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The uproar over last month’s Brexit vote shines a spotlight on just how much business dislikes surprise. Following Great Britain’s June 23 decision to exit the European Union, we’ve heard many predictions of gloom and doom — including dire consequences for the British financial sector and all companies who do business with organizations in the United Kingdom.

I’m quite certain that there will be some painful moments for many companies and for individuals impacted by the forthcoming economic shifts. If you work in London for an investment firm that relocates its workforce to Paris or Frankfurt, it could be a bumpy ride. For industries that are benefitting from the current trade agreement, change is certainly in the air.

For companies in most enterprises, however, Brexit will create a little turbulence, but not an economic meltdown. Based on some of the analyses I’ve seen, the European gross domestic product is expected to remain steady at approximately 1.5% growth. After invoking Article 50 of the EU’s Lisbon Treaty, probably this fall, Britain has two years to develop new trade relationships with the EU and settle on issues ranging from customs procedures and import/export regulations to regulations on environmental, health, and safety standards. It will take time to sort things out.

Investment uncertainties


For those concerned about their relationship with SAP, the news is good. For companies with the right strategies and executional capabilities in the software and IT sector, there is the opportunity to be resilient to both market volatility and macro headwinds. Like most leading companies in our industry, we have a well-diversified revenue mix across industries and geographies. Analysts at Alliance Bernstein point out that SAP is particularly well-positioned, thanks to our revenue mix across regions and business models.

We are carefully watching the impact of Brexit-related activities on each of the industries that we serve, however. EU funds are heavily invested in the retail and wholesale, mining and quarrying, financial services, high tech, telco, utilities, transportation, and food and beverage sectors. For UK companies in these industries, post-Article 50 renegotiation of trade deals may shift how – and whether – funds are invested. Decision makers will be tracking investment news to understand the net effect of these shifts.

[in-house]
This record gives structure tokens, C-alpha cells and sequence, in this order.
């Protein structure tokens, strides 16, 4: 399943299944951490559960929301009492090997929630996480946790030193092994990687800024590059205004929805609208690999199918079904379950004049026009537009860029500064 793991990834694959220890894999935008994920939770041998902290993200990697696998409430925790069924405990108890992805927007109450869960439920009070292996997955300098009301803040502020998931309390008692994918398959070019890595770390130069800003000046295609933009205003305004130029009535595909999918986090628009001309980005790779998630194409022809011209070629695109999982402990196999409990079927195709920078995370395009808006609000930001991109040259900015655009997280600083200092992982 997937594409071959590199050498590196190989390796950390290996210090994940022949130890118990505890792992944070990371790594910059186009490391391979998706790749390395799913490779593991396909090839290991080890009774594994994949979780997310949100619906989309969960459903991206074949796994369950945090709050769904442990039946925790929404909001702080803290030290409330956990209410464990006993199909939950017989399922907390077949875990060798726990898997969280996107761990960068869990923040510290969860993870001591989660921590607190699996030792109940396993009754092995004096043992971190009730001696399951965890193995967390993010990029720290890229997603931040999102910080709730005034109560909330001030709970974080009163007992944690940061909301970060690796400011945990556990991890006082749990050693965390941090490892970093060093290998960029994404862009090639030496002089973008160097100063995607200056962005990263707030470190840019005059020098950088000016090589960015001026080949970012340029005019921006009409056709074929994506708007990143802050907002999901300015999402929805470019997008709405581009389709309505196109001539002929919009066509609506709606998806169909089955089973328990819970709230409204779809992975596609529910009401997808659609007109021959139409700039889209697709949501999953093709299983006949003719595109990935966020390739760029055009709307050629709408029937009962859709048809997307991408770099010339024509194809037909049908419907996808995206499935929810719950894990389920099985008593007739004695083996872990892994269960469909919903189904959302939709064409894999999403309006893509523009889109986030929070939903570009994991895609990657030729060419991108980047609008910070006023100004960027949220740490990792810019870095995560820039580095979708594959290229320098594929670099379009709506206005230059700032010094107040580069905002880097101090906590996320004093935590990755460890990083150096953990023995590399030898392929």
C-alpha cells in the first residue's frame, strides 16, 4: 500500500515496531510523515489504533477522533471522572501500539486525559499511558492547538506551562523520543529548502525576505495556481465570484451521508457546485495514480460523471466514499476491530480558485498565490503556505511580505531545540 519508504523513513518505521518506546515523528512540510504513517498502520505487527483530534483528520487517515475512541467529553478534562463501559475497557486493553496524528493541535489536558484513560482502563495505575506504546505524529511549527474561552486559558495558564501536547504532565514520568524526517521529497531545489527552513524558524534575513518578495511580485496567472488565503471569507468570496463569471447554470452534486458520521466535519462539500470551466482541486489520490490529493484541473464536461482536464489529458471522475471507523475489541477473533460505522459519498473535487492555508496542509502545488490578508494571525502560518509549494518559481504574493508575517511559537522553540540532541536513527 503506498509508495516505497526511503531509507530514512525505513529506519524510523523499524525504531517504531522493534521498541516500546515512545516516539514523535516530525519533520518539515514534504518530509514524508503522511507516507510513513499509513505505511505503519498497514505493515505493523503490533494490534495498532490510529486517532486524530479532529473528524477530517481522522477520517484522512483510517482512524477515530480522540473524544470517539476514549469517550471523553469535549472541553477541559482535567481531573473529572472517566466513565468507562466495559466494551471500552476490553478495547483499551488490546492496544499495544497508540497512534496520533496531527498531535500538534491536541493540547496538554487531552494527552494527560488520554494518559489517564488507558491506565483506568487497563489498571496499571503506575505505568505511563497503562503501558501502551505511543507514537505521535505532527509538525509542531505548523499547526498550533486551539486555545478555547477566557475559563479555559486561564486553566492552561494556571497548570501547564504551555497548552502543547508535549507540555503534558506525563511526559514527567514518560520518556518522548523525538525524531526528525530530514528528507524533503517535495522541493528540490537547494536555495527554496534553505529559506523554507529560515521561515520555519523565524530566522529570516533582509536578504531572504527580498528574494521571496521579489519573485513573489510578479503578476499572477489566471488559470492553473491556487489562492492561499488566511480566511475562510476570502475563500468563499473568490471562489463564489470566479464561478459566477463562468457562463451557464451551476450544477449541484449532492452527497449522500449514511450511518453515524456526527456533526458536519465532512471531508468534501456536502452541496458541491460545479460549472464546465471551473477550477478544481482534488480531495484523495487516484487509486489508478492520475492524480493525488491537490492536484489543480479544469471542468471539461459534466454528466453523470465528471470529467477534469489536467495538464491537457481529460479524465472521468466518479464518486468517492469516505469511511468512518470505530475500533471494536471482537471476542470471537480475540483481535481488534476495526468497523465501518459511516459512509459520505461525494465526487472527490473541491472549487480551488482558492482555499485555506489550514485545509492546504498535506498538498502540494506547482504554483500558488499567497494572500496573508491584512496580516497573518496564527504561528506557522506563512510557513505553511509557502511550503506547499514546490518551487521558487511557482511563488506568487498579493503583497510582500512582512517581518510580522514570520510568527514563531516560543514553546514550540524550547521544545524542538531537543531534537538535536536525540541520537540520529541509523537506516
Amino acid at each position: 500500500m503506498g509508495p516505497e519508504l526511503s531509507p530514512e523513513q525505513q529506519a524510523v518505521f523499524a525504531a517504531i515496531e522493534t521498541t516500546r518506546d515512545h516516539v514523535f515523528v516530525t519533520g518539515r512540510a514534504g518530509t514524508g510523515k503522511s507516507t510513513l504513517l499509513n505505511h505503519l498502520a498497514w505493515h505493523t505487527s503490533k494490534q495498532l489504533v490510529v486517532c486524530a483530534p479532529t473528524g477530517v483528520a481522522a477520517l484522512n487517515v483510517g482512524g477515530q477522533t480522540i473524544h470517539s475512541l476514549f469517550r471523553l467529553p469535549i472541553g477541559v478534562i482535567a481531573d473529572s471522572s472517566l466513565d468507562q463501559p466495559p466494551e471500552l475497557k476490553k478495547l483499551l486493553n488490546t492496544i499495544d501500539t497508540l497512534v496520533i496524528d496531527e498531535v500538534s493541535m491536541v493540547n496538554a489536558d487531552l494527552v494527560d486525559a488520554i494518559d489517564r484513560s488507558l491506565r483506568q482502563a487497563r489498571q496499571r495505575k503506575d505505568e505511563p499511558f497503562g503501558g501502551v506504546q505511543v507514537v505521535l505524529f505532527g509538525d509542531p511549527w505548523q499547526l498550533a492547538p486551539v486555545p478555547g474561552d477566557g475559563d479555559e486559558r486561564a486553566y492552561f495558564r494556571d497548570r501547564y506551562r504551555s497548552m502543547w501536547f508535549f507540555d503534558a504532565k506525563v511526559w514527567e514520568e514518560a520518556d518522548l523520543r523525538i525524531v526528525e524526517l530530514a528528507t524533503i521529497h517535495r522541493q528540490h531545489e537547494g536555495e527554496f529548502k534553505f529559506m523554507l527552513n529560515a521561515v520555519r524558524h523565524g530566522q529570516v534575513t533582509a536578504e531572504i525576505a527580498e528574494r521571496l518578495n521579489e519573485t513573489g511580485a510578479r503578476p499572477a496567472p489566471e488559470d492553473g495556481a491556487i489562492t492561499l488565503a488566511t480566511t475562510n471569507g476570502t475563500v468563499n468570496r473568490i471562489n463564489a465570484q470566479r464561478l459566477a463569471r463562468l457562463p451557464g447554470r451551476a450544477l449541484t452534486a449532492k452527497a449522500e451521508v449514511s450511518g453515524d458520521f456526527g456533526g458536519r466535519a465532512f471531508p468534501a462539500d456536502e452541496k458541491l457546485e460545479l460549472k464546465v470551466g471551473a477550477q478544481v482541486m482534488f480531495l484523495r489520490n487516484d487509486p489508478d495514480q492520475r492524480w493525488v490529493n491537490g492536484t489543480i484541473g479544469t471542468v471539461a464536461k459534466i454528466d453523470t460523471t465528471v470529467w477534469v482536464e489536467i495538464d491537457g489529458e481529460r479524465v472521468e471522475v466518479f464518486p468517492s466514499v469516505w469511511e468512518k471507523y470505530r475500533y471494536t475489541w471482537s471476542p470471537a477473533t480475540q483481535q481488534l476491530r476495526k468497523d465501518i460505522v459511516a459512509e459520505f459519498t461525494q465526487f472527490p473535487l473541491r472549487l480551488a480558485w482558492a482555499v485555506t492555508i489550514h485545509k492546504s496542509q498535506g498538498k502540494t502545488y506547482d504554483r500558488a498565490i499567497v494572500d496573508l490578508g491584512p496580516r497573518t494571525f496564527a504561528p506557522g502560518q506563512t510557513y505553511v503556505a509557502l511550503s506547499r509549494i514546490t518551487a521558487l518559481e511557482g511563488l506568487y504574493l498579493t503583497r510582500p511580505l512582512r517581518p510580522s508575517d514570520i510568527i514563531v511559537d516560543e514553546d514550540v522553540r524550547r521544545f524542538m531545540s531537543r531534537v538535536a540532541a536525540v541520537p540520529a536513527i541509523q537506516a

To understand the specific industry- and firm-level implications of Brexit, executives must conduct their own impact analysis. Writing in a recent issue of BCG Perspectives, Martin Reeves, senior partner and managing director of The Boston Consulting Group, and Philipp Carlsson-Szlezak, the firm’s chief economist, advise executives to develop a scenario-based approach to planning, modeling, and preparing for the potential outcomes of Brexit, where each source of uncertainty is assigned a value and a likelihood. Various values can be combined to form multiple scenarios, each of which should be analyzed based on their impact on a company’s business model, operating mode, EU institutional arrangements and financial structures, and performance.


“Use the scenarios and sensitivities that you’ve identified to test the resilience of your current plans, highlight risks, formulate response options, build capabilities, and reflect the results in strategies and initiatives and in risk management,” write the authors.

Opportunity for insight


Interestingly, the quiet period after Britain invokes Article 50 may actually provide a productive pause for select enterprises. Wise executives can use the timeout to assess their options, line up expert guidance, and even deploy supporting technology that will aid analysis and deliver new insight. In other words, there is an opportunity for companies to use Brexit as a catalyst for better decision making.


SAP’s Digital Boardroom for instance, allows executives to quickly analyze data and conduct sensitivity analysis on global macro trends. It’s similar to the stress testing that financial institutions use to address economic, regulatory, and geopolitical challenges.


No technology can eliminate all of the surprises that the world throws our way. But partnering with a technology vendor who can help you deal with turbulent times can remove some of the sting from those upsets when they inevitably occur.

How can SAP help you prepare for the impact of the Brexit vote? Connect with me on Twitter @pbakey.

Pat Bakey is President, Industry Cloud, at SAP.

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